Annie: Thank you. So I’m going to open the floor for everybody to ask any questions at this time, or again via the chat box. Are there any questions at the moment? I hear some beeps; do you have a question on the call? No?

Well I do have some questions on the chat box, I think this is more — we don’t have the stats on this, but you know folks would like to know Alana, Gillian chime in, it’s do we have a proportion of — like do you see students who are also practicing physicians in the program?

Ilana: Hi, it’s Ilana. Yes of course. In fact I would say probably at least — well not at least, I would say well over 50% of our students in the program are currently practicing physicians, nurses. In other words, people who are directly hands on involved in healthcare, radiologists, absolutely, yes.

Annie: Thank you. And anybody else has any questions at the moment before we get into the next session. I mean you guys can definitely think of some questions as we proceed because we do have a couple more slides to cover. I think this is a more personal question and I think that he’s looking for more advice I guess.
So I have someone here asking, you know, he’s a physiotherapist and going to be moving to Canada in a couple of months and he wants to enhance his career skills. So do you guys think that the program can help him achieve this?

Marjorie: Without a doubt, without a doubt. Like Alana said, you know there are a lot, I don’t know what the exact percentage of practicing direct patient caregivers are in the program, but absolutely it will enhance your career skills and enable you to, you know, move to that next step if you want to.
Like Matt was saying earlier, if you decide you want to change course and do something more administratively, or you know move into the c-suite, then absolutely it can help you do that.

Hassan: I agree Marjorie; I just want to add in my two cents here. I personally know of two people that have graduated from this program and have moved to Canada, Toronto and Ottawa in the province of Ontario, and they are very successful right now, not that you can’t be successful in other provinces in Canada.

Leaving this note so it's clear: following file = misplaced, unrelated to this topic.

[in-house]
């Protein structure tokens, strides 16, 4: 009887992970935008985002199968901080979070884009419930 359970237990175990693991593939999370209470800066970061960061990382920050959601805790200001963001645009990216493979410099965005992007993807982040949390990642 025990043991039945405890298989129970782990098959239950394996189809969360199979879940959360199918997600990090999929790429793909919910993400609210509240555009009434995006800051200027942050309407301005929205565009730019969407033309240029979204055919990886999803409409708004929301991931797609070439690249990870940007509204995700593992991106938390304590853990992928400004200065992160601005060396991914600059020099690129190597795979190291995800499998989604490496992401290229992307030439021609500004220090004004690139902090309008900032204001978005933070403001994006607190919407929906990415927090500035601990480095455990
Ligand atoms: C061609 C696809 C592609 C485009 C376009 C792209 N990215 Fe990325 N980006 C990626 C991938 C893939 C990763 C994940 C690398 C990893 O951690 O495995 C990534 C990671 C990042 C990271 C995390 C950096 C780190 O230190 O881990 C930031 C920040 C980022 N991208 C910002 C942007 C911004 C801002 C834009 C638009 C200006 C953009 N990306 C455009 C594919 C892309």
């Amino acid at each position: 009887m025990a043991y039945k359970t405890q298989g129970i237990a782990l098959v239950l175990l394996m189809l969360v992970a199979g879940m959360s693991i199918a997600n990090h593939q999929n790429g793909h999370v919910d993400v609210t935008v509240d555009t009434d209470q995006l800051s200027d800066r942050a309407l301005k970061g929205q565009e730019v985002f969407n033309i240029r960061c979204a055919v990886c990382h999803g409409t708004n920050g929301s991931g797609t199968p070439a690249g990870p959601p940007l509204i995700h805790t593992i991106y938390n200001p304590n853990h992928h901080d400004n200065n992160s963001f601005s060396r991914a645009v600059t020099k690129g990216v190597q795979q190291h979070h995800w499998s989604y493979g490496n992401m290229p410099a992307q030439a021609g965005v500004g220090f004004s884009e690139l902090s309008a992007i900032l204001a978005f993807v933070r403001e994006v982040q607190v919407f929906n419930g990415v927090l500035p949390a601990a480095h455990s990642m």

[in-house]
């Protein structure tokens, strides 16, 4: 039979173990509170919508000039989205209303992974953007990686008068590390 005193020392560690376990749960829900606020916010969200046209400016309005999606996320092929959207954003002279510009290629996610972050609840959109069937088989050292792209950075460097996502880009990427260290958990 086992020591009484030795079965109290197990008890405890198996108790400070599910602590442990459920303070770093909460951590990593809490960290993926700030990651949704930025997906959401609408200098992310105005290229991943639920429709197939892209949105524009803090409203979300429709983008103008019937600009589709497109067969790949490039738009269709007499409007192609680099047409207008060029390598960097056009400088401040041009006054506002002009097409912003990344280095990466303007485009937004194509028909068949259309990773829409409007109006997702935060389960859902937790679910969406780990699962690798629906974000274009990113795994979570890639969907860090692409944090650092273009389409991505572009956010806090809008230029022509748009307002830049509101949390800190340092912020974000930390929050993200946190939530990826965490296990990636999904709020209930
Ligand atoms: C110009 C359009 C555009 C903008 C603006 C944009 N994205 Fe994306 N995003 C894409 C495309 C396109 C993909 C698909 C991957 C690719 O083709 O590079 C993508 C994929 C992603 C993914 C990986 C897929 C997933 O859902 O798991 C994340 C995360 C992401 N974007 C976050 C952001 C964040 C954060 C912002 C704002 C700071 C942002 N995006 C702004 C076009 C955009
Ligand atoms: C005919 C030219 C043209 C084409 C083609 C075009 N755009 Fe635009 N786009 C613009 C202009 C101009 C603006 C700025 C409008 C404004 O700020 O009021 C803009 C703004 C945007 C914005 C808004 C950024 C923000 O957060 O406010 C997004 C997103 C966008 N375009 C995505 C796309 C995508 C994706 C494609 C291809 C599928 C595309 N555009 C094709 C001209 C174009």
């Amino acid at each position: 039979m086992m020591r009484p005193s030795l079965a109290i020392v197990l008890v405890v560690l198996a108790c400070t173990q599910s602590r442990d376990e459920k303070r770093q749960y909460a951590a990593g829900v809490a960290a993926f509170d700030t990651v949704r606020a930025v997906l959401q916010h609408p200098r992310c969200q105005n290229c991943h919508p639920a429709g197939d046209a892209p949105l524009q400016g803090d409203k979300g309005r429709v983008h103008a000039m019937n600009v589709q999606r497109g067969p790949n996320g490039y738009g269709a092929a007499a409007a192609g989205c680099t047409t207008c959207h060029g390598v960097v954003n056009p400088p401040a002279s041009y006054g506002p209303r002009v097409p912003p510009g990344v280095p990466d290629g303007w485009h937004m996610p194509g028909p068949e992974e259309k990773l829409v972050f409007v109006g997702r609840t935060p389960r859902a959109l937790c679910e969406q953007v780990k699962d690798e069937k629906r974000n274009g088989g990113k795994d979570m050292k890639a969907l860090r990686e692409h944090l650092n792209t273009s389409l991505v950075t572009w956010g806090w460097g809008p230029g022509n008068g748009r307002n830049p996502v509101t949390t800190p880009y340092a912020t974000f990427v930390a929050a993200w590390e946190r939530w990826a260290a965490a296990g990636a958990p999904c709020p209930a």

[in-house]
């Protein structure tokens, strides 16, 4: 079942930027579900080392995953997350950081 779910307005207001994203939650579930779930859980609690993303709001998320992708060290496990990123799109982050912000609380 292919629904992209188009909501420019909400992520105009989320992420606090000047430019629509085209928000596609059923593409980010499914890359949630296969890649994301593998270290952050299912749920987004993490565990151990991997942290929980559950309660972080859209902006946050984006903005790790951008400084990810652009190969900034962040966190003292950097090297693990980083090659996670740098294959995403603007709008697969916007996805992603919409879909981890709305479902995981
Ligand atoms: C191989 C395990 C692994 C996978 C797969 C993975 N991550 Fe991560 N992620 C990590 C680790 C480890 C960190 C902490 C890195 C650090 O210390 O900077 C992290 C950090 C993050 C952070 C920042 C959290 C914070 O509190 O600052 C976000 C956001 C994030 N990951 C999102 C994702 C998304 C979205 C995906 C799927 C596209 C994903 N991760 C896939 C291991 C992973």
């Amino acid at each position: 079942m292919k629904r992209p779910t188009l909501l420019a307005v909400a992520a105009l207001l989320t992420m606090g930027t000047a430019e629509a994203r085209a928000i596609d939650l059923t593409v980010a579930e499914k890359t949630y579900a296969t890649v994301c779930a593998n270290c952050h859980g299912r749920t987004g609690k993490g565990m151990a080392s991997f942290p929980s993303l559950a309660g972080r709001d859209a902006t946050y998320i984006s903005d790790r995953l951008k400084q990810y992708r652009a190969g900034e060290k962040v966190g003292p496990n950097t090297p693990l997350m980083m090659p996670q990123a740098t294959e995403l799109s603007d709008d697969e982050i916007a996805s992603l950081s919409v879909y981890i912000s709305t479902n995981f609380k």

But, you know, don’t forget that this still a top ranked program from a top ranked school. So regardless of where you go, you can always hang that on your hook there.

Annie: I totally agree. And Marjorie you were in the international program, so I mean like there’s the option to also join that kind of program to kind of broaden your global experience as well right, I’m guessing.

Marjorie: Yeah, absolutely.

Annie: And then separately, I think she might have joined a little late because I know you guys have already spoken to the time management side of things, but Michelle is asking how did you guys manage your time with a full time job[unintelligible 00:45:03] a week? So I know you guys kind of spoke to that already, if you guys could just kind of summarize that for her again.

Marjorie: Just be doing something all the time, all the time. Just don’t sit idle.

Hassan: Right make it work, time management.

Matthew: Yes and do a little bit every day; don’t save it all for the weekend, that just won’t work. If you set aside two or three hours a day, or thereabout depending on your schedule, it just breaks it up into manageable segments.

Marjorie: And for people that are already in the healthcare industry going into this program, you will be amazed at how much your experience, your current experience will help you get through this program.

Annie: And I think there’s a great question here from Thomas, you know would you say that this program is beneficial for people looking to enter the healthcare industry, who is coming from a very different background, right? And Alana you might be able to speak to this as well?

Ilana: Hi Thomas. It is beneficial, however one of the provisos for coming into the program are, you know, that people are in some manner, means or form involved already within the healthcare arena. It doesn’t have to be, as I said previously, hands on and nor does it have to be something that one assumes is part of the healthcare industry, it could be the IT side, it could be any side, the construction side, people involved in building hospitals.
But absolutely, yes it is because you have people in the program more importantly, part of what we term the adult learning process, is learning from your cohorts in the program and that becomes collaborative. So you would learn different things in the program from cohorts that you wouldn’t learn from a textbook. But I’ll go into that more with you on Monday, Thomas.